Why, a client asked, is it so hard to hire a good development person?

I’d like to say the correct answer is that it is hard to hire a good staff person, period. But the truth is, finding good fundraisers is harder than most.

I don’t think that people who go into fundraising as a career are inherently bad.  After all, I was a fundraiser and perhaps you are one, too.  And I think I was pretty good.  I suspect you are, also.  But I also know that most development staff last only around 18 months on a job.  Many don’t last that long.  And many shouldn’t last as long as they do, no matter what the timeframe.

Part of the problem is that most of the people responsible for hiring fundraisers have zero understanding of the field.  To them, fundraising is fundraising is fundraising, and that is bringing in money, regardless of the resources we can provide to them.

Along with that is the sense too many people have that fundraisers need to be “perky” and have “personality” whatever that means.

Sure, a fundraiser should be able to get along with a wide variety of people, but the relationships they should be developing are between the organization and the donor.

To hire good fundraising staff, start by tossing out the generic job description of a fundraising professional.  It is unhelpful to declare that you need someone to “identify, cultivate, solicit and steward donors.”  Or that they are responsible for “all fundraising activities from individuals, corporations, foundations and government entities.”  What you need to do is:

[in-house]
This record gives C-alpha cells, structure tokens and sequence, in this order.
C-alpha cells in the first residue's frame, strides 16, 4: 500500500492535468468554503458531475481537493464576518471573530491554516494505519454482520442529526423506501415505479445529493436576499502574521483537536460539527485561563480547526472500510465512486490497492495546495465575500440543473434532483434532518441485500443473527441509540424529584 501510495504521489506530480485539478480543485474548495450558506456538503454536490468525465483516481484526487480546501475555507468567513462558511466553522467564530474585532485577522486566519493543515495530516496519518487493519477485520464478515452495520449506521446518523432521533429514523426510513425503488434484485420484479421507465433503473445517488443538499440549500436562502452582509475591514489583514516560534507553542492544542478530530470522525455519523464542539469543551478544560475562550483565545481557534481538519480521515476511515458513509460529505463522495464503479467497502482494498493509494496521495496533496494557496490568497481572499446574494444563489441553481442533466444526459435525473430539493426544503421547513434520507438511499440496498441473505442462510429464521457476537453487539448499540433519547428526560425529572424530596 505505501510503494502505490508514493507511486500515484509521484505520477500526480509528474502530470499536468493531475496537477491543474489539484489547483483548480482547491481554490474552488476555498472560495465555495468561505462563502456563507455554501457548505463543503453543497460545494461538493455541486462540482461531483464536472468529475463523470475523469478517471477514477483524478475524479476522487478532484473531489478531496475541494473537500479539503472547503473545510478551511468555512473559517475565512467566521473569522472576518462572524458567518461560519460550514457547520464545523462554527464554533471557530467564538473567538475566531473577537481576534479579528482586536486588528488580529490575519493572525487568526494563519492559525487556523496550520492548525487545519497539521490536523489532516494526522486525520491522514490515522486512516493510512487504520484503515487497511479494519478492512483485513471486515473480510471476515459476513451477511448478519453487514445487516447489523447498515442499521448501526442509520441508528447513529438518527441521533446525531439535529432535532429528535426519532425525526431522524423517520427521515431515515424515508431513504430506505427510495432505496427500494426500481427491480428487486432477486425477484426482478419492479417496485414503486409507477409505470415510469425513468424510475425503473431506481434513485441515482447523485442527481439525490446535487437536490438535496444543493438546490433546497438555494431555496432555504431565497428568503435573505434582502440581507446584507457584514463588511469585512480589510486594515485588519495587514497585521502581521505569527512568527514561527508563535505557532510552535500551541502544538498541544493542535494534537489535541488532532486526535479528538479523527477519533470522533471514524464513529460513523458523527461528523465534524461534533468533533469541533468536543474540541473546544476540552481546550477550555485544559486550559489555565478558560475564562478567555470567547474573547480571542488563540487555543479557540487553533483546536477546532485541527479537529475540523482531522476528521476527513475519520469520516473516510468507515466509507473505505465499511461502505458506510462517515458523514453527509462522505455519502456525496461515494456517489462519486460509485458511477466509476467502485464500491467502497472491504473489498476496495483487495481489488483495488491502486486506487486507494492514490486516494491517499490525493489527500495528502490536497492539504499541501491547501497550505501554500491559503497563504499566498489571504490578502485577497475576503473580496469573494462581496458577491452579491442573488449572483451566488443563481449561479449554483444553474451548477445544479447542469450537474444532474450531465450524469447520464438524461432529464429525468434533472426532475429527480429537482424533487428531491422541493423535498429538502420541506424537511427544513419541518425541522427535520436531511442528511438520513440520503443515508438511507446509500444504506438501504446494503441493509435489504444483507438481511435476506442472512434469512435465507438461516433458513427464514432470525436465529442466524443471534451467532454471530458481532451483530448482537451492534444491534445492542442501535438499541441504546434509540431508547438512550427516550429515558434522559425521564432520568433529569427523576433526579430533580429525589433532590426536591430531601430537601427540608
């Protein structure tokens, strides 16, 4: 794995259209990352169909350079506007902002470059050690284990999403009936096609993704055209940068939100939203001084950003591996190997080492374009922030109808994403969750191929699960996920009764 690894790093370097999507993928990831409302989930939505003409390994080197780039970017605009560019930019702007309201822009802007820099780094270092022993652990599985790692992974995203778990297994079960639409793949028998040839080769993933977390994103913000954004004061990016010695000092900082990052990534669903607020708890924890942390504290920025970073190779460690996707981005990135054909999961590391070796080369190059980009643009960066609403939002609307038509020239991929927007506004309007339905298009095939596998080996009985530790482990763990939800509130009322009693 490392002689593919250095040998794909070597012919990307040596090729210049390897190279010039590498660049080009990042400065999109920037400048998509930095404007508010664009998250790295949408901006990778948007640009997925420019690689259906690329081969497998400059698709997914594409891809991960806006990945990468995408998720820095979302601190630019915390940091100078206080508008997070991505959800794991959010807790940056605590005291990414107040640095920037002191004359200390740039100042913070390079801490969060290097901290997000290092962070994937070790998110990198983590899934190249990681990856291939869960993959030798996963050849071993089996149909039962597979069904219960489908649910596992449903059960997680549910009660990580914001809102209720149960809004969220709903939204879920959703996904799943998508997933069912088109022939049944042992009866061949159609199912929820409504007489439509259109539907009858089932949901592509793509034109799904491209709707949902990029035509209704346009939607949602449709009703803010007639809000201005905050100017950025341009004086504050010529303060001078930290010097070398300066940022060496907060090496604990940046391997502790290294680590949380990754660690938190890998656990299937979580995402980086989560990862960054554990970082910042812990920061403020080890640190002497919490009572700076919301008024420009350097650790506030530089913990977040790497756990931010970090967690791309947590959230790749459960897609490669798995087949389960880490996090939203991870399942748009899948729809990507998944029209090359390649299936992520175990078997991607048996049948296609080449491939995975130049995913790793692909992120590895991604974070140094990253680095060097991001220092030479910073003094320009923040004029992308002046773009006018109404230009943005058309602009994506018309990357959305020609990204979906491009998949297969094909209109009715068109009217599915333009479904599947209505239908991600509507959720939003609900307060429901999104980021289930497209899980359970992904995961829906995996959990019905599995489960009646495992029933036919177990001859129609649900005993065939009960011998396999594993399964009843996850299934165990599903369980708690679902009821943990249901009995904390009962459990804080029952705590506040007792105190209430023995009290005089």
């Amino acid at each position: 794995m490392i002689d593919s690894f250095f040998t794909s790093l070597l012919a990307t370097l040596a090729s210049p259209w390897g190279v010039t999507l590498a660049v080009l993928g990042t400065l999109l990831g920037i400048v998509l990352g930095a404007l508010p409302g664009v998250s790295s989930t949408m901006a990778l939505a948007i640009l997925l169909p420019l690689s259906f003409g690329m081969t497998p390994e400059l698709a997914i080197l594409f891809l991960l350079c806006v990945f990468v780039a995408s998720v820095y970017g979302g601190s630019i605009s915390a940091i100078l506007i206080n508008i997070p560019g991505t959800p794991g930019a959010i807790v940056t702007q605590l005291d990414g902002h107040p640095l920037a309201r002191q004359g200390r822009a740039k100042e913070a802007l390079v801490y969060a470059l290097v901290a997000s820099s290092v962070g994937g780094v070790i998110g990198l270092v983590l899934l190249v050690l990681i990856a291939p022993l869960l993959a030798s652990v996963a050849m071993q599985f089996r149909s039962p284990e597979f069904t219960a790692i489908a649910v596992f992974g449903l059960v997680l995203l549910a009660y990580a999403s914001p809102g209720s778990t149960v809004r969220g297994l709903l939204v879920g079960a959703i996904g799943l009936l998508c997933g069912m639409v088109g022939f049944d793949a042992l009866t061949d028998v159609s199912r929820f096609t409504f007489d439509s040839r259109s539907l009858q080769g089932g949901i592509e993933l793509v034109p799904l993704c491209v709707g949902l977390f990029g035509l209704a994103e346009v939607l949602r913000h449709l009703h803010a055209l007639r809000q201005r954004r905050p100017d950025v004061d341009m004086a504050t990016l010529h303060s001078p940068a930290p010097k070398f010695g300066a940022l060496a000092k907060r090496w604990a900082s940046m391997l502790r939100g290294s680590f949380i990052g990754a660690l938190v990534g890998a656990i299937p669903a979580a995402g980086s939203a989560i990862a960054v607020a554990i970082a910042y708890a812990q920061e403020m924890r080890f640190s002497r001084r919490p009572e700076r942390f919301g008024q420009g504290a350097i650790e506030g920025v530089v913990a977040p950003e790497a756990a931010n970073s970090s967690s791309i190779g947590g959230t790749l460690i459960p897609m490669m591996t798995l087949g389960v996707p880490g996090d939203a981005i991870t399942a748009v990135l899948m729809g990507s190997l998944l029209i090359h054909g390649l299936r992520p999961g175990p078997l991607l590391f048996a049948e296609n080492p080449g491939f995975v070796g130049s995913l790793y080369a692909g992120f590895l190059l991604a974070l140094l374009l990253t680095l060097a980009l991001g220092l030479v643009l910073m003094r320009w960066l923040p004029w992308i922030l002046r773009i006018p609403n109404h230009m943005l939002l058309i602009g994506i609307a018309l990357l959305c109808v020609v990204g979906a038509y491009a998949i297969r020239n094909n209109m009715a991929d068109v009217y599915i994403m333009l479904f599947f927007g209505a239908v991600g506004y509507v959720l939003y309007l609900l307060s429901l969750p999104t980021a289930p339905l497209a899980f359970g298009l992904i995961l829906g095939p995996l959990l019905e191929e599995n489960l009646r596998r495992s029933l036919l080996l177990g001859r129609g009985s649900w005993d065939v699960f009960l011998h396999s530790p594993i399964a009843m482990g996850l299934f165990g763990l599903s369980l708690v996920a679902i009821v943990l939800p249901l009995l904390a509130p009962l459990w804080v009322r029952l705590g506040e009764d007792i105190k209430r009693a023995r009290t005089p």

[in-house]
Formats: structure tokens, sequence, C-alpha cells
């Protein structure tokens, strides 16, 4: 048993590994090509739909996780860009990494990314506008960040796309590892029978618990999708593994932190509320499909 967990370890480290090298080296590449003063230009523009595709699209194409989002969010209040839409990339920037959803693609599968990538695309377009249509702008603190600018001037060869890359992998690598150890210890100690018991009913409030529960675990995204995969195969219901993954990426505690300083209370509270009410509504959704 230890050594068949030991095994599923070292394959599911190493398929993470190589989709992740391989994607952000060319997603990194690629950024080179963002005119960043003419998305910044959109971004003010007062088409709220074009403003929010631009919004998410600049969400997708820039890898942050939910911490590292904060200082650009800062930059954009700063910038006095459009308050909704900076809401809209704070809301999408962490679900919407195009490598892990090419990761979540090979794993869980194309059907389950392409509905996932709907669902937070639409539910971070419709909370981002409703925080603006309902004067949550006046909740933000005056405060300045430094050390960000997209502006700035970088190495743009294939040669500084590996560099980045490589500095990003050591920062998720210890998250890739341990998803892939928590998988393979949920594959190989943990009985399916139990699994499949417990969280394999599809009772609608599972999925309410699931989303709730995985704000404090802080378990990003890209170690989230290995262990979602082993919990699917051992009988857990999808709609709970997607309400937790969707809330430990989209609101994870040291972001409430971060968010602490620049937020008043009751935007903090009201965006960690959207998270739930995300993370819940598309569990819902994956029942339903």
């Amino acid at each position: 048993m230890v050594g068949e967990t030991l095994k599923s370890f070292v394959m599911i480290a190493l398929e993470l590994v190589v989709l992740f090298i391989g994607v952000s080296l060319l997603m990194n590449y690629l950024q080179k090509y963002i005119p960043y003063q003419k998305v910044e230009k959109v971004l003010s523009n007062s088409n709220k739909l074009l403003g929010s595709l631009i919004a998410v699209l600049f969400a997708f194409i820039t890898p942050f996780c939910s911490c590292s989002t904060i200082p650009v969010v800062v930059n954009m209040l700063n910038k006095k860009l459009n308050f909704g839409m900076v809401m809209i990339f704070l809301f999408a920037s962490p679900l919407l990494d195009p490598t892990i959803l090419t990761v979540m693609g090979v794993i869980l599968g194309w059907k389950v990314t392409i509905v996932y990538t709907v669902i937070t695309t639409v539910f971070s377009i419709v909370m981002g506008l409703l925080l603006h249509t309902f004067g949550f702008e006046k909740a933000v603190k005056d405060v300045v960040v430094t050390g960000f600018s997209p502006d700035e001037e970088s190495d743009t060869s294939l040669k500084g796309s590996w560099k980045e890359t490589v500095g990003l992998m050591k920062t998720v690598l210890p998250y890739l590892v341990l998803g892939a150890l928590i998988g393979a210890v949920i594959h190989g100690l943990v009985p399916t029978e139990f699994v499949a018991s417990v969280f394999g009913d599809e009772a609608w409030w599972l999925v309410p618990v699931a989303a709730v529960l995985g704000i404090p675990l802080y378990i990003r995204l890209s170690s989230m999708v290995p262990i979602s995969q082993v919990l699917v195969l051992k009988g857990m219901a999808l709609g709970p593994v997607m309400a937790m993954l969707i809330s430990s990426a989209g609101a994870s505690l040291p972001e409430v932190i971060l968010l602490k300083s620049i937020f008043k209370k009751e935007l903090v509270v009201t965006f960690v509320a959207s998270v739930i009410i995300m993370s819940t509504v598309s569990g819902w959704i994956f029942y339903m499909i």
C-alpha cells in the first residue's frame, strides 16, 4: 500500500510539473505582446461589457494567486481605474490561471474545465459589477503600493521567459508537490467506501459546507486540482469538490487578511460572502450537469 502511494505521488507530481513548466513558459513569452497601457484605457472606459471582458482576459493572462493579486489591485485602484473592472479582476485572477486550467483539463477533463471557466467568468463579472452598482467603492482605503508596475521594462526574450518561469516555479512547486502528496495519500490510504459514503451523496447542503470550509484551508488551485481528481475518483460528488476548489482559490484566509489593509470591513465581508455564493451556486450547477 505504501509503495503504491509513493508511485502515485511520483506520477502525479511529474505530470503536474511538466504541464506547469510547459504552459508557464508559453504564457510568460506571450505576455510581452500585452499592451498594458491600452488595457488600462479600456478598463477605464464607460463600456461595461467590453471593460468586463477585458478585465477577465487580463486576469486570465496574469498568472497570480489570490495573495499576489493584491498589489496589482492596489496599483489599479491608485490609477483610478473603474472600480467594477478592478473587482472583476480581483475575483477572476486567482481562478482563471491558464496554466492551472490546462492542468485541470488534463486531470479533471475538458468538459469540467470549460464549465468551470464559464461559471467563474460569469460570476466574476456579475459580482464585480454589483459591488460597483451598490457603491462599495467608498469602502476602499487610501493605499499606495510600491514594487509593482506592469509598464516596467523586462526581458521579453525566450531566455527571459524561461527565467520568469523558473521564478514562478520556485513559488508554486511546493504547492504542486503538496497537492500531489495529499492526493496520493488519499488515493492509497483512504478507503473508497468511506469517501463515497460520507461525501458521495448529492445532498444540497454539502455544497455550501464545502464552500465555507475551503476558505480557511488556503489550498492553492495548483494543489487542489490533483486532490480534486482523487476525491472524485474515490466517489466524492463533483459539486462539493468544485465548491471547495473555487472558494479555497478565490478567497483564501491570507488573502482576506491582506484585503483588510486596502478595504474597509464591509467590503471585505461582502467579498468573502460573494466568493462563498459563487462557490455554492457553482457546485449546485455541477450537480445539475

1. Get very clear about what you need this individual to accomplish.  Raising funds, sure.  But are you an organization that has a large donor pool and what you need is someone to maintain your donors?  Or do you need someone to enlarge that pool?  Is the fundraising you expect that person to do relational or is all your fundraising transactional?  Do you need someone to develop corporate sponsors or it is a grantwriter you are looking for?  All of these are very different skill sets, and you need clarity about your needs and expectations.
  2. Understand the corporate culture and what that means for any hire but especially for a fundraiser. After several years a development director at a large research university with a lot of leeway in how I did my job, I took a position as the director of development at a small organization where, on my first day, the president informed me that he saw my job as “inside” and he expected me at my desk from 8-5 every day.  Needless to say, I did not last long there.
  3. Be realistic about your fundraising expectations. The client I mentioned wanted her new development person to raise $1,000,000 in her first year.  The only trouble was, the most the organization had ever brought in was $250,000.  That kind of leap was just not going to happen.
  4. Know what resources the development director will have at his/her disposal and plan accordingly. Resources include your donor database, prospect pool, willing fundraising participants from among your board and your staff.  Without these, the fundraiser, no matter how skilled, will not be terribly successful.

Over more than 40 years as a manager, I hired many people.  One thing I discovered was that 50% of all my hires turned out to be  other than what I thought they were based on their cover letters, resume, interviews and reference checks.  Sometimes that was a good thing; more often it was not.

And if it’s not, the best advice I can give is part ways quickly.  Hires are like shoes.  If they are uncomfortable when you first wear them, it is unlikely that you will “break them in” and you will end up with a comfortable pair.



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